I tried not to over-saturate with blogpinions before we ventured to the JAR boutique, but it's hard not to take note of the myriad dismissals of Shadow: that it smells like relish, marinated tomatoes, hamburgers, pickles, etc. Well, it does not. Or, perhaps I should say, if your relish really smells like this then where can I get some?
Just to be fair, I actually sniffed a jar of relish. Its development is linear with top notes of vinegar and dill followed by fructose, clove, and citric acid in the drydown. It was actually less exciting than I expected.
Then from jar to JAR.
First, let me say I have not given a lot of thought to the texture of a scent before. Many designer fragrances (I realize now) come out of the bottle extremely hissy and coarse. They are the olfactory equivalent of an old fashioned TV picture barely watchable through bad reception. I buy a lot of niche fragrance, and their textures tend toward the finer end of the spectrum. But this thing. Ach mein gott. It is stitched together so finely that it may as well have been wept from those angels on the head of a pin. It is well beyond my noob nose to account for how this texture is so beautiful--as if the fragrance "pixels" disappeared and I was seeing for real for the first time--but wow, there it is. A whole new level.
Now the notes. I understand where the pickle comes from, but that is such a lazy way to describe what's really going on. There is a beautiful juxtaposition between vetiver and (what to my nose smells like) mustard seed. It is a sweet-savory tug-of-war against a backdrop of clove, a wood that I cannot identify, and an indolic whore of a carnation. It is fairly linear. It does not have amazing longetivity. But what these players act out on the stage of my arm is so refined, so perfectly crafted, and so stunningly unlike anything else I have smelled that I hardly know how to put it into words.
I also sniffed a jar of mostarda, which is my personal favorite condiment. And I would say the mostarda is a little closer than the relish. But it plays out the same way: sniffing the condiment only reinforces that, not only is the JAR not from the fridge; I'm not even sure it's of this world.
This is some badass juice.
From time to time, I read on here a description of some long lost classic Guerlain that evolved for days, full of surprises at the second hour, the fifth hour, etc. I was certain I would never get to experience this quality in a fragrance because they just don't seem to build them like that any more.
Enter Kinski. I had sampled it from a vial previously, worn it for an hour or two, and enjoyed it very much. I found the citrus peel, smoke, hard wood, and marijuana notes to be very well balanced: skanky, elegant, and wry all at the same time. What I did not expect when giving it a full and proper wearing today is that, at hour three, it sheds the skank as a very handsome vetiver-wood composition emerges (not unlike Itasca). At hour six, it has transformed AGAIN. Its twilight is a damp, salty vetiver...I want to use the word "chasm" because its depth suggests absence as much as substance. At this stage, I don't think a comparison to Sel de Vetiver is off the mark. Kinski actually tapers as an aquatic, which in this case is not dismissive; it's a cold, inscrutable thing riddled with brooding and loss.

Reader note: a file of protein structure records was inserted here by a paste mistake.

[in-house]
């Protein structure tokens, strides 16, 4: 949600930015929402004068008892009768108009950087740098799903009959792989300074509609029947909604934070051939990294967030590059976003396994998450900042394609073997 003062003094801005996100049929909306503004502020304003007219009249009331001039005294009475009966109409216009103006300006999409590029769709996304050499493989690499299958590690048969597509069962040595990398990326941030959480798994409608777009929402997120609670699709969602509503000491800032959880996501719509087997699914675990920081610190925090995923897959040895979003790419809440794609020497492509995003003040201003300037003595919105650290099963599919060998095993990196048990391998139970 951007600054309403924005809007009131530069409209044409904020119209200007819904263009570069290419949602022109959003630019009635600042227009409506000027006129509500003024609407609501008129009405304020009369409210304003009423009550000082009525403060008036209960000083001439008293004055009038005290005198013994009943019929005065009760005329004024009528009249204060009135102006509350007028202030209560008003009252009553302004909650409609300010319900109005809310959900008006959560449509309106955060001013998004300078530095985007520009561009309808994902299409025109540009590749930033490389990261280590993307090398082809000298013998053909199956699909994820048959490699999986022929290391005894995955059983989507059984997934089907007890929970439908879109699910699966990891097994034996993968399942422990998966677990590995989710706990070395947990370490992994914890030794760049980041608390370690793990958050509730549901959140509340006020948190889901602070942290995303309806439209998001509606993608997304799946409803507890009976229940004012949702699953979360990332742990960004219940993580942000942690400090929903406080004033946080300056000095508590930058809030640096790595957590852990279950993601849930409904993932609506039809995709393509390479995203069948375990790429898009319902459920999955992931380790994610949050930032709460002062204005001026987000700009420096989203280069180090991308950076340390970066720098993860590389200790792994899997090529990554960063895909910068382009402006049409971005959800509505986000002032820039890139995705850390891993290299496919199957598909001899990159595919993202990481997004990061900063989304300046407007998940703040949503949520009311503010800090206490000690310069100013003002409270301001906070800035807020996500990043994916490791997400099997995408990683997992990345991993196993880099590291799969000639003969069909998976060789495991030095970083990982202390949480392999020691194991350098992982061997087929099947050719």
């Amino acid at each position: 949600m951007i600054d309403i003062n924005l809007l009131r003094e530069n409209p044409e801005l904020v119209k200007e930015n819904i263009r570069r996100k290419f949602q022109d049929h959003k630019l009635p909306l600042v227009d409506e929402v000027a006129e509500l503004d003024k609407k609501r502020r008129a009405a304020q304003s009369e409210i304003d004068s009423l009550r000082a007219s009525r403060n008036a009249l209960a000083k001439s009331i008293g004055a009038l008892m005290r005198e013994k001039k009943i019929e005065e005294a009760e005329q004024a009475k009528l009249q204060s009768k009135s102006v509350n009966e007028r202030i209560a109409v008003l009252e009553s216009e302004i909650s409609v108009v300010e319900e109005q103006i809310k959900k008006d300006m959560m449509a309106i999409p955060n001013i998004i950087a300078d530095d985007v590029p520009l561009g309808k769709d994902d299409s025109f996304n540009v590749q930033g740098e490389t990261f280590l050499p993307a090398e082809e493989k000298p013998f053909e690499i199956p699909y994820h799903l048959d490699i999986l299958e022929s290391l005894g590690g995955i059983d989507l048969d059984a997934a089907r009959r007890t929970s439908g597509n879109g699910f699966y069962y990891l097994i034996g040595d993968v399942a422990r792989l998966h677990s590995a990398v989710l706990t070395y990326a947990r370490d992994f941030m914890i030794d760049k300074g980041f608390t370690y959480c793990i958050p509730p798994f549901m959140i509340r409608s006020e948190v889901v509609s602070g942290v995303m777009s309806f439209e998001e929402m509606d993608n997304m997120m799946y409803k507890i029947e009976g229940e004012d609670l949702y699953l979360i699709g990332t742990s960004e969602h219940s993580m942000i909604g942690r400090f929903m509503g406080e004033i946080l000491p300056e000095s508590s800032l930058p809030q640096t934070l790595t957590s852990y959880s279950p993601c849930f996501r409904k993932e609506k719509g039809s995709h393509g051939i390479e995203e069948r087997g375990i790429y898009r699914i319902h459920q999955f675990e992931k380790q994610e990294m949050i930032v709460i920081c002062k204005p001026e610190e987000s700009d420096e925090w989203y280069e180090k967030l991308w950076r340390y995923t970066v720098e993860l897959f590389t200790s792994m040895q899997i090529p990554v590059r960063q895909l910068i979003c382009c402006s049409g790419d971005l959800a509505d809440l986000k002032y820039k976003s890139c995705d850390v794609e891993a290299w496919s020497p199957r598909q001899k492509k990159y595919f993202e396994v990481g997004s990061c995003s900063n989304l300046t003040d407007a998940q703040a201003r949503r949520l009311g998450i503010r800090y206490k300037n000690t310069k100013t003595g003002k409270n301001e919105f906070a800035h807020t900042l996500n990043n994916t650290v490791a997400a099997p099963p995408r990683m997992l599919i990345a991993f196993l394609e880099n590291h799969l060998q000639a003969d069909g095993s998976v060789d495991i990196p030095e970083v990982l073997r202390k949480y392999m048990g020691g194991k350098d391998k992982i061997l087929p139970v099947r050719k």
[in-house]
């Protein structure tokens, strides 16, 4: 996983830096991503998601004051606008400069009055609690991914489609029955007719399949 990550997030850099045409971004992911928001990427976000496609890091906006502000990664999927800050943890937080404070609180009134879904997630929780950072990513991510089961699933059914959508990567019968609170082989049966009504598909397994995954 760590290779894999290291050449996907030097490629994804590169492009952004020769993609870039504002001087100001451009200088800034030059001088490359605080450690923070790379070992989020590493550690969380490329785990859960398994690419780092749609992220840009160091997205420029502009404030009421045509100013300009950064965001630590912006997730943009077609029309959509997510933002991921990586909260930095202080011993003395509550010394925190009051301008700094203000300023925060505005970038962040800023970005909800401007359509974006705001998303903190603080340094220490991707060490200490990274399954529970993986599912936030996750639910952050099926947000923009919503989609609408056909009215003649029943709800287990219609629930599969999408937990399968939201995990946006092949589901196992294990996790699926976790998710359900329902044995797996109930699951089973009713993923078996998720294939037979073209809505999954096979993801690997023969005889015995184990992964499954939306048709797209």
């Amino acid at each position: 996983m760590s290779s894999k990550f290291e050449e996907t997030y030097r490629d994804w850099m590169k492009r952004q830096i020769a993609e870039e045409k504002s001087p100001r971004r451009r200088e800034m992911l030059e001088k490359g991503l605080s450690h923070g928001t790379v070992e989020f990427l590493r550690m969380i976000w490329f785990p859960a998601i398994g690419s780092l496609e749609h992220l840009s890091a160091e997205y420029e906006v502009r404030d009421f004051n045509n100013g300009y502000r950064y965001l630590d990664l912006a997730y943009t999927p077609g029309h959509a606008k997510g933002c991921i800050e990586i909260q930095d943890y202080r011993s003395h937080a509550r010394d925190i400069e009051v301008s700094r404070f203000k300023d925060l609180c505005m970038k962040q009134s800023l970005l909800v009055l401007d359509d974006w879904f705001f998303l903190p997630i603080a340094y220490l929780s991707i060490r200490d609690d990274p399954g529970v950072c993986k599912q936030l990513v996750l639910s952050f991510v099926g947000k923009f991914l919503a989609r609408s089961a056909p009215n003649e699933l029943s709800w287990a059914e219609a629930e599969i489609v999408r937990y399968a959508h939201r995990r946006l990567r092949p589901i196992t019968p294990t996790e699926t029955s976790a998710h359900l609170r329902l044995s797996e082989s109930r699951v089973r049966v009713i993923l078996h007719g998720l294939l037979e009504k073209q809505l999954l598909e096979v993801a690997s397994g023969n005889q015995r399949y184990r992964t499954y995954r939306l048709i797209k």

The whole experience has been extraordinary. It gives the impression of a fire being slowly extinguished. Or the sun falling into the ocean. I am in awe.
Update: Hour 7, and the dampness is trading places with a dry smoke. Inky midnight. It is dying on my arms as Encre Noire.
23rd December, 2011 (last edited: 11th February, 2012)
I have never reviewed a fragrance before, but I noticed that gs02 has not gotten much love and had to say something. I am mesmerized by this scent. There is a complicated interplay among something grapefruity, a mellifluous tonka-amber wave, and an ethereal iso-e-supery cloud. It's like a rapid, three-way ball game that's too fast to comprehend but whose players know exactly what to do. It's mystical and captivating and a little confusing.
I also freely admit that some of my lack of comprehension may come from being a completely amateur aficionado. Out of curiosity for what another nose would make of it, I asked my partner what he thought. He replied with a squished-up face and the comment that it smelled like chewed-up cinnamon gum. It does have both cinnamon and saliva notes, but for some reason I don't find them offensive. Many of the qualities in gs02 remind me of qualities I also like in Geza Schoen's Clive Christian X; but where the latter is an aristocrat or tycoon, gs02 is an architect and engineer. It's less showy and more intellectual.
It also smells great mingled with cigarette smoke.
At this point, I've emptied two sample vials and am well into my first bottle. To my nose, gs02 continues to fascinate. I look forward to Geza Schoen's other creations.